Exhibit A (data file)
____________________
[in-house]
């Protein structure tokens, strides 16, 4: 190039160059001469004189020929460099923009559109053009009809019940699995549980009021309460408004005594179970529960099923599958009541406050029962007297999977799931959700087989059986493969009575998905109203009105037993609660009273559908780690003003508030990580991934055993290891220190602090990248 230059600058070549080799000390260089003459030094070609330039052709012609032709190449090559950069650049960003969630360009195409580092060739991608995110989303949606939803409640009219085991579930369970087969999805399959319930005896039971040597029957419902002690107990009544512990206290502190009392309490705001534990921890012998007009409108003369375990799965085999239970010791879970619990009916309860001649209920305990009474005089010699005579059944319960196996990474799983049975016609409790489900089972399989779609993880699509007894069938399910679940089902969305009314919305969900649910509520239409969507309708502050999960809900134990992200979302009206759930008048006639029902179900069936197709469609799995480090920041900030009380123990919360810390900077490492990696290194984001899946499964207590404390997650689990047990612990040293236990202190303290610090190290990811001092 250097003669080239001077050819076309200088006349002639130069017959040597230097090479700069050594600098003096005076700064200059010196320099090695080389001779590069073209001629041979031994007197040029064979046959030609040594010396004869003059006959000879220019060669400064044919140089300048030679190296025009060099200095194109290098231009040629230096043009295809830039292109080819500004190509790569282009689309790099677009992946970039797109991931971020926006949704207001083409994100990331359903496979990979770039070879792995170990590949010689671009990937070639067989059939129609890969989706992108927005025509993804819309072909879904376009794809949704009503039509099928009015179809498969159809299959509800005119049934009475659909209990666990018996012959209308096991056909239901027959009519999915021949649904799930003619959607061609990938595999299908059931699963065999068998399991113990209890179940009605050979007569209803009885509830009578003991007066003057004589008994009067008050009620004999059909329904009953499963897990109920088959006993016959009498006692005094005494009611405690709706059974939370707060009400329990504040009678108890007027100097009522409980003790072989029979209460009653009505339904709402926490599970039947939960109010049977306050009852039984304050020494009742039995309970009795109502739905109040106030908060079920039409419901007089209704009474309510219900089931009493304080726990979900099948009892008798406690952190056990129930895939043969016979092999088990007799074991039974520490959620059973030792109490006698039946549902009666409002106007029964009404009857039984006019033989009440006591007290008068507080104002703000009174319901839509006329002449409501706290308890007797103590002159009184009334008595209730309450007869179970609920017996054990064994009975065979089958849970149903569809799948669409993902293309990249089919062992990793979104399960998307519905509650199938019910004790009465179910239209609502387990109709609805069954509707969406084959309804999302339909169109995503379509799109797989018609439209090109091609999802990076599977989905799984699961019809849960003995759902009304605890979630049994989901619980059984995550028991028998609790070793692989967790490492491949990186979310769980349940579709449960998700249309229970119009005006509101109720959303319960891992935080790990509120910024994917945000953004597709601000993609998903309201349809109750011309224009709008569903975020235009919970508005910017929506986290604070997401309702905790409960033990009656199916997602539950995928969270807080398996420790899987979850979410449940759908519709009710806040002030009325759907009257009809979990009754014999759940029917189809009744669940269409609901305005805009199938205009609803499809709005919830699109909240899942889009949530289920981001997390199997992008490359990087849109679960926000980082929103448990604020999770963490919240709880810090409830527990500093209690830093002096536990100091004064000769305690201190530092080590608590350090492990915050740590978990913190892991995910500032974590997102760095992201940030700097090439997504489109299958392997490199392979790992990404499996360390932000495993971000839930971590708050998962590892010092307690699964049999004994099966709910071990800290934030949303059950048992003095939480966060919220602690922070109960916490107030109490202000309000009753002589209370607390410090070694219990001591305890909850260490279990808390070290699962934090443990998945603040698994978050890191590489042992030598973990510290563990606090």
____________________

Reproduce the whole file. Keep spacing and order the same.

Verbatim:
[in-house]
């Protein structure tokens, strides 16, 4: 190039160059001469004189020929460099923009559109053009009809019940699995549980009021309460408004005594179970529960099923599958009541406050029962007297999977799931959700087989059986493969009575998905109203009105037993609660009273559908780690003003508030990580991934055993290891220190602090990248 230059600058070549080799000390260089003459030094070609330039052709012609032709190449090559950069650049960003969630360009195409580092060739991608995110989303949606939803409640009219085991579930369970087969999805399959319930005896039971040597029957419902002690107990009544512990206290502190009392309490705001534990921890012998007009409108003369375990799965085999239970010791879970619990009916309860001649209920305990009474005089010699005579059944319960196996990474799983049975016609409790489900089972399989779609993880699509007894069938399910679940089902969305009314919305969900649910509520239409969507309708502050999960809900134990992200979302009206759930008048006639029902179900069936197709469609799995480090920041900030009380123990919360810390900077490492990696290194984001899946499964207590404390997650689990047990612990040293236990202190303290610090190290990811001092 250097003669080239001077050819076309200088006349002639130069017959040597230097090479700069050594600098003096005076700064200059010196320099090695080389001779590069073209001629041979031994007197040029064979046959030609040594010396004869003059006959000879220019060669400064044919140089300048030679190296025009060099200095194109290098231009040629230096043009295809830039292109080819500004190509790569282009689309790099677009992946970039797109991931971020926006949704207001083409994100990331359903496979990979770039070879792995170990590949010689671009990937070639067989059939129609890969989706992108927005025509993804819309072909879904376009794809949704009503039509099928009015179809498969159809299959509800005119049934009475659909209990666990018996012959209308096991056909239901027959009519999915021949649904799930003619959607061609990938595999299908059931699963065999068998399991113990209890179940009605050979007569209803009885509830009578003991007066003057004589008994009067008050009620004999059909329904009953499963897990109920088959006993016959009498006692005094005494009611405690709706059974939370707060009400329990504040009678108890007027100097009522409980003790072989029979209460009653009505339904709402926490599970039947939960109010049977306050009852039984304050020494009742039995309970009795109502739905109040106030908060079920039409419901007089209704009474309510219900089931009493304080726990979900099948009892008798406690952190056990129930895939043969016979092999088990007799074991039974520490959620059973030792109490006698039946549902009666409002106007029964009404009857039984006019033989009440006591007290008068507080104002703000009174319901839509006329002449409501706290308890007797103590002159009184009334008595209730309450007869179970609920017996054990064994009975065979089958849970149903569809799948669409993902293309990249089919062992990793979104399960998307519905509650199938019910004790009465179910239209609502387990109709609805069954509707969406084959309804999302339909169109995503379509799109797989018609439209090109091609999802990076599977989905799984699961019809849960003995759902009304605890979630049994989901619980059984995550028991028998609790070793692989967790490492491949990186979310769980349940579709449960998700249309229970119009005006509101109720959303319960891992935080790990509120910024994917945000953004597709601000993609998903309201349809109750011309224009709008569903975020235009919970508005910017929506986290604070997401309702905790409960033990009656199916997602539950995928969270807080398996420790899987979850979410449940759908519709009710806040002030009325759907009257009809979990009754014999759940029917189809009744669940269409609901305005805009199938205009609803499809709005919830699109909240899942889009949530289920981001997390199997992008490359990087849109679960926000980082929103448990604020999770963490919240709880810090409830527990500093209690830093002096536990100091004064000769305690201190530092080590608590350090492990915050740590978990913190892991995910500032974590997102760095992201940030700097090439997504489109299958392997490199392979790992990404499996360390932000495993971000839930971590708050998962590892010092307690699964049999004994099966709910071990800290934030949303059950048992003095939480966060919220602690922070109960916490107030109490202000309000009753002589209370607390410090070694219990001591305890909850260490279990808390070290699962934090443990998945603040698994978050890191590489042992030598973990510290563990606090």